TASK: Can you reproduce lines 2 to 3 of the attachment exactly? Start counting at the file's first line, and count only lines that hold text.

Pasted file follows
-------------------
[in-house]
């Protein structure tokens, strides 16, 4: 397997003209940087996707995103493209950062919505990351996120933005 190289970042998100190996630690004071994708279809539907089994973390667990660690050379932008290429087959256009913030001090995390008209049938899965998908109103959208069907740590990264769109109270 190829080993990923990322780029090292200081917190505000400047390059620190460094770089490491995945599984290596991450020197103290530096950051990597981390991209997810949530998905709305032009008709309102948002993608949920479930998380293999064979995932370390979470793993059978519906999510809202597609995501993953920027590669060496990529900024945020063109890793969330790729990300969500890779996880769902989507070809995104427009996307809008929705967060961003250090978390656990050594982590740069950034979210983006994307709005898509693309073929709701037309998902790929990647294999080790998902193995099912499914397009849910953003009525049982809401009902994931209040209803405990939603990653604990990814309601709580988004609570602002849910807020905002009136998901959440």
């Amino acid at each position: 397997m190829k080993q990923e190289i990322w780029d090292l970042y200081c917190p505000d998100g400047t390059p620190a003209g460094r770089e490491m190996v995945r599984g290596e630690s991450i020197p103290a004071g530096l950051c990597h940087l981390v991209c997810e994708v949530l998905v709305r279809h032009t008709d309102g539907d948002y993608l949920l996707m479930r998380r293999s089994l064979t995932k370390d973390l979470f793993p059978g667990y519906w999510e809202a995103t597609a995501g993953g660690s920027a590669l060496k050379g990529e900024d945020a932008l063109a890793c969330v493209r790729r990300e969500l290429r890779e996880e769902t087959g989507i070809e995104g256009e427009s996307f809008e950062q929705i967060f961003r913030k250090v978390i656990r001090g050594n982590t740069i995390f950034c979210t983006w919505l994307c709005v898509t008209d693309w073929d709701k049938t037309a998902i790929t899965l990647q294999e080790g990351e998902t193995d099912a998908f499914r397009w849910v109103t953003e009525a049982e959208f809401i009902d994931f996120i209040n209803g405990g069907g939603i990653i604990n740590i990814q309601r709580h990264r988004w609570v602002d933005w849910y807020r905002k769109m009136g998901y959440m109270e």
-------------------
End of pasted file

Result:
């Protein structure tokens, strides 16, 4: 397997003209940087996707995103493209950062919505990351996120933005 190289970042998100190996630690004071994708279809539907089994973390667990660690050379932008290429087959256009913030001090995390008209049938899965998908109103959208069907740590990264769109109270 190829080993990923990322780029090292200081917190505000400047390059620190460094770089490491995945599984290596991450020197103290530096950051990597981390991209997810949530998905709305032009008709309102948002993608949920479930998380293999064979995932370390979470793993059978519906999510809202597609995501993953920027590669060496990529900024945020063109890793969330790729990300969500890779996880769902989507070809995104427009996307809008929705967060961003250090978390656990050594982590740069950034979210983006994307709005898509693309073929709701037309998902790929990647294999080790998902193995099912499914397009849910953003009525049982809401009902994931209040209803405990939603990653604990990814309601709580988004609570602002849910807020905002009136998901959440």
């Amino acid at each position: 397997m190829k080993q990923e190289i990322w780029d090292l970042y200081c917190p505000d998100g400047t390059p620190a003209g460094r770089e490491m190996v995945r599984g290596e630690s991450i020197p103290a004071g530096l950051c990597h940087l981390v991209c997810e994708v949530l998905v709305r279809h032009t008709d309102g539907d948002y993608l949920l996707m479930r998380r293999s089994l064979t995932k370390d973390l979470f793993p059978g667990y519906w999510e809202a995103t597609a995501g993953g660690s920027a590669l060496k050379g990529e900024d945020a932008l063109a890793c969330v493209r790729r990300e969500l290429r890779e996880e769902t087959g989507i070809e995104g256009e427009s996307f809008e950062q929705i967060f961003r913030k250090v978390i656990r001090g050594n982590t740069i995390f950034c979210t983006w919505l994307c709005v898509t008209d693309w073929d709701k049938t037309a998902i790929t899965l990647q294999e080790g990351e998902t193995d099912a998908f499914r397009w849910v109103t953003e009525a049982e959208f809401i009902d994931f996120i209040n209803g405990g069907g939603i990653i604990n740590i990814q309601r709580h990264r988004w609570v602002d933005w849910y807020r905002k769109m009136g998901y959440m109270e």